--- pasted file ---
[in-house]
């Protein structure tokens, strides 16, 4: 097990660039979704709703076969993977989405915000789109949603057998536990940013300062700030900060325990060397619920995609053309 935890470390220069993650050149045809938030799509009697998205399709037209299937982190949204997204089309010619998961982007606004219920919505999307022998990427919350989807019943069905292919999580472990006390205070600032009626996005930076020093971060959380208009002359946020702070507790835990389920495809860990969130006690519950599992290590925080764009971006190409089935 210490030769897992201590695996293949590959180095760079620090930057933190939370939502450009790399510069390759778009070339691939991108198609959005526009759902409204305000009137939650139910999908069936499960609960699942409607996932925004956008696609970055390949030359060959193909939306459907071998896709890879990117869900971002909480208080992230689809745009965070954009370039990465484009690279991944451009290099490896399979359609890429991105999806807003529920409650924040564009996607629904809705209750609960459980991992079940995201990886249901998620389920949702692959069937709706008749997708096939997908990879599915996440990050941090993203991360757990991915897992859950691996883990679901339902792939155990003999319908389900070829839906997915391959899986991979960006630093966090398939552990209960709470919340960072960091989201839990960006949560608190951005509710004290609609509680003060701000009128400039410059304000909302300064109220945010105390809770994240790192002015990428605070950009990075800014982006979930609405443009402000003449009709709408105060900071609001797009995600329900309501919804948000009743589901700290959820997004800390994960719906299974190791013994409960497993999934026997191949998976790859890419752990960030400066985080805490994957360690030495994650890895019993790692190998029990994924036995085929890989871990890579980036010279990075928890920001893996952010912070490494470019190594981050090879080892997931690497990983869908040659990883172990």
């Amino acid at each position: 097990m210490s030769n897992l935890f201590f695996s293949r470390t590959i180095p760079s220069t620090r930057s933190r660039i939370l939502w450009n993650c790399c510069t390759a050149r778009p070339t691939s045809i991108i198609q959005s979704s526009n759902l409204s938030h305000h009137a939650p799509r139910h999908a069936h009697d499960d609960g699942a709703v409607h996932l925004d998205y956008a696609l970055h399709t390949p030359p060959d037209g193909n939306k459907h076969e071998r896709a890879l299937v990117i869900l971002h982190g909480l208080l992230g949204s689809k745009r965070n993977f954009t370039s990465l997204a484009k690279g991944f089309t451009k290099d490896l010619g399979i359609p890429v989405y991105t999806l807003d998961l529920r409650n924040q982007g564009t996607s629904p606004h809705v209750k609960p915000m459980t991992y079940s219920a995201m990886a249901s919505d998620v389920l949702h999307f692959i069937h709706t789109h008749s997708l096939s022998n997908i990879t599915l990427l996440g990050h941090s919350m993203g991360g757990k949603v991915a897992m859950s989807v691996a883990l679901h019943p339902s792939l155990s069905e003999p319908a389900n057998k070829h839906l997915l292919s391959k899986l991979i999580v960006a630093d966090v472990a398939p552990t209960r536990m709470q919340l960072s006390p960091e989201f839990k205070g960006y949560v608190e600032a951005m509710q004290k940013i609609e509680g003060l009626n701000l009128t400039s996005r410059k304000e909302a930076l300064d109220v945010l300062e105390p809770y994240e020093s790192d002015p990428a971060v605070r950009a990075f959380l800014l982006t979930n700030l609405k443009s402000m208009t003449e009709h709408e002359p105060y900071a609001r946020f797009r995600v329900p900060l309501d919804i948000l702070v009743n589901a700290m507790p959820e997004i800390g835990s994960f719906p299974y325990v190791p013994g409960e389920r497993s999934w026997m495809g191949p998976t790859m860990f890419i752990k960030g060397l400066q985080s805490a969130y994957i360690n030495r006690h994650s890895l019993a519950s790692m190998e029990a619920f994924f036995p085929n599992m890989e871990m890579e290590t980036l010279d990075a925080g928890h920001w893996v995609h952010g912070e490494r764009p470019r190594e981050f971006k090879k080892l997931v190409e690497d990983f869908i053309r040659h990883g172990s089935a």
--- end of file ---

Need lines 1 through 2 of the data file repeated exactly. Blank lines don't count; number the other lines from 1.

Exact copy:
[in-house]
């Protein structure tokens, strides 16, 4: 097990660039979704709703076969993977989405915000789109949603057998536990940013300062700030900060325990060397619920995609053309 935890470390220069993650050149045809938030799509009697998205399709037209299937982190949204997204089309010619998961982007606004219920919505999307022998990427919350989807019943069905292919999580472990006390205070600032009626996005930076020093971060959380208009002359946020702070507790835990389920495809860990969130006690519950599992290590925080764009971006190409089935 210490030769897992201590695996293949590959180095760079620090930057933190939370939502450009790399510069390759778009070339691939991108198609959005526009759902409204305000009137939650139910999908069936499960609960699942409607996932925004956008696609970055390949030359060959193909939306459907071998896709890879990117869900971002909480208080992230689809745009965070954009370039990465484009690279991944451009290099490896399979359609890429991105999806807003529920409650924040564009996607629904809705209750609960459980991992079940995201990886249901998620389920949702692959069937709706008749997708096939997908990879599915996440990050941090993203991360757990991915897992859950691996883990679901339902792939155990003999319908389900070829839906997915391959899986991979960006630093966090398939552990209960709470919340960072960091989201839990960006949560608190951005509710004290609609509680003060701000009128400039410059304000909302300064109220945010105390809770994240790192002015990428605070950009990075800014982006979930609405443009402000003449009709709408105060900071609001797009995600329900309501919804948000009743589901700290959820997004800390994960719906299974190791013994409960497993999934026997191949998976790859890419752990960030400066985080805490994957360690030495994650890895019993790692190998029990994924036995085929890989871990890579980036010279990075928890920001893996952010912070490494470019190594981050090879080892997931690497990983869908040659990883172990």